Making State Legislatures More Accessible to America's Diverse Population by Increasing Translation and Interpretation Services in Our State Capitols
Sponsored by Rep. Teresa Alonso León (OR)
Reported to the Caucus by the NHCSL Government, Social Justice and Taxation Task Force
Del. Alfonso López (VA), Chair
Ratified by the Caucus on March 26, 2022
WHEREAS, the United States is becoming increasingly diverse and more languages are being spoken throughout the country. Over 8% of the US population speaks English less than “very well,” but even that number can be deceptively low since, it varies by states and can reach almost half of the population of certain counties; and,
WHEREAS, political participation and understanding are at the core of democracy; and,
WHEREAS, citizens and residents must be afforded the opportunity to directly participate, evaluate or otherwise be involved in the decisions that affect their lives, requiring making democratic processes truly accessible to the public; and,
WHEREAS, state legislators have a responsibility to communicate with and effectively represent their constituencies, especially as people’s needs continue to shift and change; and,
WHEREAS, many states have acted to mitigate language barriers to government information and services in their Executive and Judiciary branches. California mandates language surveys of its statewide and local residents to assess the language access services required and consequential implementation. Hawaii created offices to oversee mandated agency Language Access Plans. New York offers interpretation services as well as translations of vital documents; and,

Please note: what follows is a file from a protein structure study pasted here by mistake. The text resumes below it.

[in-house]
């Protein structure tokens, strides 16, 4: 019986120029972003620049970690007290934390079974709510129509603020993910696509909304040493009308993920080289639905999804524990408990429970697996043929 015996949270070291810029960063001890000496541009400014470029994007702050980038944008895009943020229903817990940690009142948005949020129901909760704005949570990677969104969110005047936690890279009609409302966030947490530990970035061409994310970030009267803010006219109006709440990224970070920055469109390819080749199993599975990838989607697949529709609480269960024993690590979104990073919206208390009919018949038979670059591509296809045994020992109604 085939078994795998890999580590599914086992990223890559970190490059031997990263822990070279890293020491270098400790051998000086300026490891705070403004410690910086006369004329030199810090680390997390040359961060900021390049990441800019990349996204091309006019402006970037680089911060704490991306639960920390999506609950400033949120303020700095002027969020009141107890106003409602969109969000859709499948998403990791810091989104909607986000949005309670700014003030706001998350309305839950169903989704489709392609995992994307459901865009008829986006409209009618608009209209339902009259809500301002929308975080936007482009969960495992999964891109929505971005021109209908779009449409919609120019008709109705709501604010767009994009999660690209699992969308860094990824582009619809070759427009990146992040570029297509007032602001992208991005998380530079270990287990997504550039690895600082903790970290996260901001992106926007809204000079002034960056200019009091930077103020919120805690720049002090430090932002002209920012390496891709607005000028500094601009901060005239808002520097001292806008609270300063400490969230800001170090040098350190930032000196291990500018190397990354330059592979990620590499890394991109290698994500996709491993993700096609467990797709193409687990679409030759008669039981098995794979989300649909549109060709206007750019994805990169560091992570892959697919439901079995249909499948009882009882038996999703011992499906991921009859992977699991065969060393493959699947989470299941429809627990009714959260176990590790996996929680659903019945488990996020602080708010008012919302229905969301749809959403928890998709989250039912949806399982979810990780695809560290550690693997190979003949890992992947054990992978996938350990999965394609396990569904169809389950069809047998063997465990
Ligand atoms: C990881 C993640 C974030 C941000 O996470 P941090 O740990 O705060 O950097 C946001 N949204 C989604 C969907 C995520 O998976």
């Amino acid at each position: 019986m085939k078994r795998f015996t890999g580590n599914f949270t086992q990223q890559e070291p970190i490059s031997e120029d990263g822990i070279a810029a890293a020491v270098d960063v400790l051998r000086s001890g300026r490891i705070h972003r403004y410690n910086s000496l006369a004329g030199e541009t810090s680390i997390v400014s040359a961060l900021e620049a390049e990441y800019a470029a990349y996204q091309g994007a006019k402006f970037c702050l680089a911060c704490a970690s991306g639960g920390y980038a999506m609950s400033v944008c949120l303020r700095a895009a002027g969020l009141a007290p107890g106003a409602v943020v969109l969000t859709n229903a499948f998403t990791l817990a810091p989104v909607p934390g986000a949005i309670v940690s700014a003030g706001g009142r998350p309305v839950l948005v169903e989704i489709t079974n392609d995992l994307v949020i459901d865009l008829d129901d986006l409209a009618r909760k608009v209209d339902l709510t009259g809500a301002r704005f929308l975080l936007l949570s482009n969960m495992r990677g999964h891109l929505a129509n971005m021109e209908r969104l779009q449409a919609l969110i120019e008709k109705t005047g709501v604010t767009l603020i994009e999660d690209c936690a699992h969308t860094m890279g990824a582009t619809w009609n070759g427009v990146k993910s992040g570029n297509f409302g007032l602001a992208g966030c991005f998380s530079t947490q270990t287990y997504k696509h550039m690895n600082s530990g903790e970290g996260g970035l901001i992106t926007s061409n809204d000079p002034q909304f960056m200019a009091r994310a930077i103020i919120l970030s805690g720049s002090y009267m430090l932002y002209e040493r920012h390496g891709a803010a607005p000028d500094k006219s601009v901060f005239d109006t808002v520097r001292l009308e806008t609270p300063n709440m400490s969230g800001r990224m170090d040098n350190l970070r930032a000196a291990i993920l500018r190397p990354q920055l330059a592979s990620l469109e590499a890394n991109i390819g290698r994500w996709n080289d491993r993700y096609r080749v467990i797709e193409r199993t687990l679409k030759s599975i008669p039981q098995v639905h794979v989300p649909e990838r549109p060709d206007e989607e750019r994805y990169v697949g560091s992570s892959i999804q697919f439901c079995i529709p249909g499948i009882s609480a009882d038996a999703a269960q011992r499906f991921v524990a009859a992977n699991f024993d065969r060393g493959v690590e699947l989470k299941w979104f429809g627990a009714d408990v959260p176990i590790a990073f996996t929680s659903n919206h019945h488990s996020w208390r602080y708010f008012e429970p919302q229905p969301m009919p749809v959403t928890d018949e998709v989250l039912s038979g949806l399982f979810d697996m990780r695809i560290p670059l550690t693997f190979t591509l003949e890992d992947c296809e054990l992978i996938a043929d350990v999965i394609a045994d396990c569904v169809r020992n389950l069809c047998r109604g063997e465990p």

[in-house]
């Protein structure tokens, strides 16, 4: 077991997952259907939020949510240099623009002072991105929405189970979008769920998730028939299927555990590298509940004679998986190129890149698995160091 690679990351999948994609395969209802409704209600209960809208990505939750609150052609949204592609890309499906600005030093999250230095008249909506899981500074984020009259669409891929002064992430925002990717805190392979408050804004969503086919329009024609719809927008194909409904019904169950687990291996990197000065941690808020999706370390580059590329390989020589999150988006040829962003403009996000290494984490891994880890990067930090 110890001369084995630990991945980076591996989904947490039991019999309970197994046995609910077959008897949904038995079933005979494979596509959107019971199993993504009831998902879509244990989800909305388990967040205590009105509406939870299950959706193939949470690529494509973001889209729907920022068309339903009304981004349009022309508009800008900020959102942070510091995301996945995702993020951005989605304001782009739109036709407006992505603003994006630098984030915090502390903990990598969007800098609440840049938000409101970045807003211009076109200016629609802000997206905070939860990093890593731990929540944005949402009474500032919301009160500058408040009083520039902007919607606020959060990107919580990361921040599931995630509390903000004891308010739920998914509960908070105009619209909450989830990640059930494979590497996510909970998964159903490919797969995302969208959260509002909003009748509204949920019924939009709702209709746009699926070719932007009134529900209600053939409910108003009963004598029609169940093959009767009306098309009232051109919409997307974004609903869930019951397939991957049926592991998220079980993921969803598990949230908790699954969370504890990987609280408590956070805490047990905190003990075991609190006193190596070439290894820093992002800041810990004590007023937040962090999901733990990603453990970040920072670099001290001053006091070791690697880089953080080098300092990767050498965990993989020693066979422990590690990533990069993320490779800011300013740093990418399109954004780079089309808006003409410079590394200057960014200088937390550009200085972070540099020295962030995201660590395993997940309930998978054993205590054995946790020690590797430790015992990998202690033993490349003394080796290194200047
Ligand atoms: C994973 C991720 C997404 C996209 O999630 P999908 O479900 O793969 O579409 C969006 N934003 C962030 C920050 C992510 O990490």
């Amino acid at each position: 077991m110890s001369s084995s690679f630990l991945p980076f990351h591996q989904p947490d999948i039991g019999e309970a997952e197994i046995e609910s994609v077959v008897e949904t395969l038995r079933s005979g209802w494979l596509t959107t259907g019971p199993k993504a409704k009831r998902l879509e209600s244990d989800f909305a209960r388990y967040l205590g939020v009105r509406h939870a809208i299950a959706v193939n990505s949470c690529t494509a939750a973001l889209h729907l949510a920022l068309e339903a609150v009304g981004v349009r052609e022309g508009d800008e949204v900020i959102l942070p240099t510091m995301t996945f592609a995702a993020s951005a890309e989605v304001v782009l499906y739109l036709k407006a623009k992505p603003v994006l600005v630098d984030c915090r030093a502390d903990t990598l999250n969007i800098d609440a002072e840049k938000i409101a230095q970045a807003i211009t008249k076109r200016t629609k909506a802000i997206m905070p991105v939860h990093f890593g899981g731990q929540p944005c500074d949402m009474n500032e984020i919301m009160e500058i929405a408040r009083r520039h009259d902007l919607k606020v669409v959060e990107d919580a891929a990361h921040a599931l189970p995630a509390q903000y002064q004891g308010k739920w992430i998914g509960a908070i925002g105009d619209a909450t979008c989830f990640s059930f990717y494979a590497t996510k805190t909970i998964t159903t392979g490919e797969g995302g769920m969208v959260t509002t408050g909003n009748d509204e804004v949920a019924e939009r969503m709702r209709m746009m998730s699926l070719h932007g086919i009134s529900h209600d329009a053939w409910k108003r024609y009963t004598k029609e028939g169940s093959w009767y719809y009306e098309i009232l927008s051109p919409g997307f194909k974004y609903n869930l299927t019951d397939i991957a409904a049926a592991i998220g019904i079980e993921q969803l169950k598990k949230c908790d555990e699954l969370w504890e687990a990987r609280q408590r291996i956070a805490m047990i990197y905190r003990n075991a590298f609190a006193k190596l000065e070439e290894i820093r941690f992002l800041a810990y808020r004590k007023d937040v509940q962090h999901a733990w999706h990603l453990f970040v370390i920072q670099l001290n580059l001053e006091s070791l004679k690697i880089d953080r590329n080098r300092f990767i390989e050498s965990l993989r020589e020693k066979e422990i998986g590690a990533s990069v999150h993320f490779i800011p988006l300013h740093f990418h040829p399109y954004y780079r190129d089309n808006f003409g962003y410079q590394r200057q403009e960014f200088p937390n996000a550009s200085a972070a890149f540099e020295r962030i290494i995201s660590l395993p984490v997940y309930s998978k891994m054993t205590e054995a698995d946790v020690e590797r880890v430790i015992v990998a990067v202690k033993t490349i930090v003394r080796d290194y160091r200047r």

WHEREAS, understanding that legislative language access is equally important, Oregon now funds four Legislature staff members to address language and access issues, including one Spanish Language Interpreter to provide in-house interpretation and translation.
THEREFORE, BE IT RESOLVED, that the National Hispanic Caucus of State Legislators calls on state legislatures to adopt language access policies for their legislative work, including interpretation and translation services that allow the legislative process to be accessible to more of the public, including non-English spoken languages and sign language.
THE NATIONAL HISPANIC CAUCUS OF STATE LEGISLATORS UNANIMOUSLY RATIFIED THIS RESOLUTION, AS AMENDED, ON MARCH 26, 2022, AT ITS ANNUAL MEETING IN WASHINGTON, DC.
 U.S. Census Bureau, People that speak English less than "very well" in the United States (April 14, 2020). Available at https://www.census.gov/library/visualizations/interactive/people-that-speak-english-less-than-very-well.html
 J. Keugten, Participatory democracy: The importance of having a say when times are hard (Institut Montaigne, June 8, 2021). Available at https://www.institutmontaigne.org/en/blog/participatory-democracy-importance-having-say-when-times-are-hard
 California Code. CHAPTER 17.5. Use of a Foreign Language in Public Services https://leginfo.legislature.ca.gov/faces/codes_displayText.xhtml?lawCode=GOV&division=7.&title=1.&part=&chapter=17.5.&article=
 Hawaii Department of Health, Office of Language Access (January 2015). https://health.hawaii.gov/ola/files/2016/12/CHAPTER-321C-January-2015.pdf
 Department of Administrative Services. (2021, June). https://olis.oregonlegislature.gov/liz/2021R1/Downloads/CommitteeMeetingDocument/246030